The Tangible Universe

This is a virtual reality experience for laymen and astronomers that visualizes X-ray data of astronomical objects from the ESA satellite XMM-Newton. Data of over 1,000 astronomical X-ray sources generate unique data objects. The sizes, colors or haptic feedback of each individual object represent observational parameters such as source brightness, class, or energy. An observer can move freely and explore our galaxy. Also you can feel and interact with each object to study its radiation and listen to an explanation of its nature. A special feature is the ability to sort the objects based on their parameters which allows for discovering underlying structures of the data set. If you want to test the VR environment, please check out my website http://annok.de/ttu/ ESA XMM-Newton Mission: sci.esa.int/xmm-newton/ ESA GAIA Mission: sci.esa.int/gaia/ X-ray data set: 8.lamp.le.ac.uk/extras/archive

Published by

Annika Kreikenbolm

The universe is an amazing playground. Thanks to physics we are able to explore this wonderful world and discover phenomena which lie beyond our own perception. I have always been fascinated by the concept of spacetime and the evolution of the universe. Hence, I studied physics and graduated as PhD in astronomy in 2019. However, my fascination for astronomy has always been accompanied by an interest in art and philosophy. I think visualization is a big part of science. In fact, besides data analysis it was one of my favorite exercises in science to turn complex or abstract concepts into an image.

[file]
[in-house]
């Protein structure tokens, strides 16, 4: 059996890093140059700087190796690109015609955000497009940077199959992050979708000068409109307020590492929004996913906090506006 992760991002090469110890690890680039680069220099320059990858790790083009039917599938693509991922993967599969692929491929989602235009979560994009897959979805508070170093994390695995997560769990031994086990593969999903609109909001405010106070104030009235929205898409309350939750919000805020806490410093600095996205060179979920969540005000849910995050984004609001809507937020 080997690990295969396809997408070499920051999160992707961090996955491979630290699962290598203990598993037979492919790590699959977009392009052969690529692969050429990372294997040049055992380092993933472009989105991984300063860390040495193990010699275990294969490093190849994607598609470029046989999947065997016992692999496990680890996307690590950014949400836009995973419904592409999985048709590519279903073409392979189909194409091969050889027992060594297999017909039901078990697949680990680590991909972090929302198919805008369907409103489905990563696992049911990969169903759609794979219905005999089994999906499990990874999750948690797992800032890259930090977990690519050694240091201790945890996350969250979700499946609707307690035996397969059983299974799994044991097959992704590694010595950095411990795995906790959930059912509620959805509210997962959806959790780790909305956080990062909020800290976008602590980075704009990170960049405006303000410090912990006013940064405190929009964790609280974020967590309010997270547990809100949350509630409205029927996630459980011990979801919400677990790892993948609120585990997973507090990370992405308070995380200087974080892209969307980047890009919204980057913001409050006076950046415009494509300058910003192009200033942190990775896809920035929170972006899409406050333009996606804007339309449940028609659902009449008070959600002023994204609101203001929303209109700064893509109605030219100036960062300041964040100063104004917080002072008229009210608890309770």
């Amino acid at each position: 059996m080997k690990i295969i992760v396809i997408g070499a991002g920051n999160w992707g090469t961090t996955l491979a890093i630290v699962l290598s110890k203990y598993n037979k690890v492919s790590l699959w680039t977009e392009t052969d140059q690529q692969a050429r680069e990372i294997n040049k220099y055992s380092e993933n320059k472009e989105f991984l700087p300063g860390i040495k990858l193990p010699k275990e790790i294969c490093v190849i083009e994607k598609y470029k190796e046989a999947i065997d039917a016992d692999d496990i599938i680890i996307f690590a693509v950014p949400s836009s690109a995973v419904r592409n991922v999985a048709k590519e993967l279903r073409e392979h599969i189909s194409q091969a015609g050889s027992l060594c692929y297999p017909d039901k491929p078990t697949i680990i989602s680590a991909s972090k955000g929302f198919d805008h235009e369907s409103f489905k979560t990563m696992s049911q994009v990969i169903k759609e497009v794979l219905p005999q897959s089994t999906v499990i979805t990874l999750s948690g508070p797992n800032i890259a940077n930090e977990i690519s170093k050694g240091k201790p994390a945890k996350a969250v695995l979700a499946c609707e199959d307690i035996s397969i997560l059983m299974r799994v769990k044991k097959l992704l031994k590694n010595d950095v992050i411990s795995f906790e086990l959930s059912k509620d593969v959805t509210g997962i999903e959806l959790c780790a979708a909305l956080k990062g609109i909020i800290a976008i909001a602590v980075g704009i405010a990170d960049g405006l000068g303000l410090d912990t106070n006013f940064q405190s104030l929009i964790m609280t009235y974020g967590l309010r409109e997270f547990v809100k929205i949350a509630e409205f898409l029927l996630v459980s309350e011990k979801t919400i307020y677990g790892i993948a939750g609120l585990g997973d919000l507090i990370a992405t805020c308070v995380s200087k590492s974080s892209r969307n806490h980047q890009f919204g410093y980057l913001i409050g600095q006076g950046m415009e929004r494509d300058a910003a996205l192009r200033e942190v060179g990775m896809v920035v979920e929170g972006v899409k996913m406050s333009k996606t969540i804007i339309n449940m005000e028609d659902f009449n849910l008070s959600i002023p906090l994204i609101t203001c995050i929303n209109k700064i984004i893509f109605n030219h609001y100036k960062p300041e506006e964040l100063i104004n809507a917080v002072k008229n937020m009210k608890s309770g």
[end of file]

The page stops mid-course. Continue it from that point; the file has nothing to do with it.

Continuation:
I became interested in science communication through visualization and studied communication design during my PhD and graduated with a Bachelor of Arts in 2020.
I think both the general public as well as scientist benefit from interactive (data) visualizations. Therefore I am specializing in creating interactive virtual environments in which abstract world become real and interactable, ready to be explore by both researchers and laymen.

Currently, I work as both astronomer and information designer at the physics institute of the University of Wuerzburg in the department of teaching.

This artwork is copyright © Annika Kreikenbolm. All rights reserved.